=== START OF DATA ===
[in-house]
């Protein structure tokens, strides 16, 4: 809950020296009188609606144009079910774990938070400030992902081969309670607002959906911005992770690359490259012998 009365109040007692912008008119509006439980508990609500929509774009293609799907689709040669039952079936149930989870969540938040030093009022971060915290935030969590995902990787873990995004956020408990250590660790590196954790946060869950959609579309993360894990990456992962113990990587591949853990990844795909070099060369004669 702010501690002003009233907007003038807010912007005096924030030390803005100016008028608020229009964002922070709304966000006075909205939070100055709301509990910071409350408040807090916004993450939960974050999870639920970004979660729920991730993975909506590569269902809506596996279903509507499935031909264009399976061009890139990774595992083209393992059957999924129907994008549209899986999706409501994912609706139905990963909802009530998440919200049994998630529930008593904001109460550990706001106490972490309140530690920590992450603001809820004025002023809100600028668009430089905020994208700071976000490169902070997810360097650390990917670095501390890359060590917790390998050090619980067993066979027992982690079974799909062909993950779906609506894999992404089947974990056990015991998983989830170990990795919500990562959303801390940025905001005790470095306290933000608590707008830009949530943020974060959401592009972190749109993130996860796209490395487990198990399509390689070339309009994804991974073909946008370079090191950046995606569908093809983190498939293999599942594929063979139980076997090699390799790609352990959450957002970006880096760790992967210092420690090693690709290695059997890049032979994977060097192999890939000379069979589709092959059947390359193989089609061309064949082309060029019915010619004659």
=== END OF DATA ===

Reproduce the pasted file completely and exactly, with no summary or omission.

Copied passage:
[in-house]
């Protein structure tokens, strides 16, 4: 809950020296009188609606144009079910774990938070400030992902081969309670607002959906911005992770690359490259012998 009365109040007692912008008119509006439980508990609500929509774009293609799907689709040669039952079936149930989870969540938040030093009022971060915290935030969590995902990787873990995004956020408990250590660790590196954790946060869950959609579309993360894990990456992962113990990587591949853990990844795909070099060369004669 702010501690002003009233907007003038807010912007005096924030030390803005100016008028608020229009964002922070709304966000006075909205939070100055709301509990910071409350408040807090916004993450939960974050999870639920970004979660729920991730993975909506590569269902809506596996279903509507499935031909264009399976061009890139990774595992083209393992059957999924129907994008549209899986999706409501994912609706139905990963909802009530998440919200049994998630529930008593904001109460550990706001106490972490309140530690920590992450603001809820004025002023809100600028668009430089905020994208700071976000490169902070997810360097650390990917670095501390890359060590917790390998050090619980067993066979027992982690079974799909062909993950779906609506894999992404089947974990056990015991998983989830170990990795919500990562959303801390940025905001005790470095306290933000608590707008830009949530943020974060959401592009972190749109993130996860796209490395487990198990399509390689070339309009994804991974073909946008370079090191950046995606569908093809983190498939293999599942594929063979139980076997090699390799790609352990959450957002970006880096760790992967210092420690090693690709290695059997890049032979994977060097192999890939000379069979589709092959059947390359193989089609061309064949082309060029019915010619004659």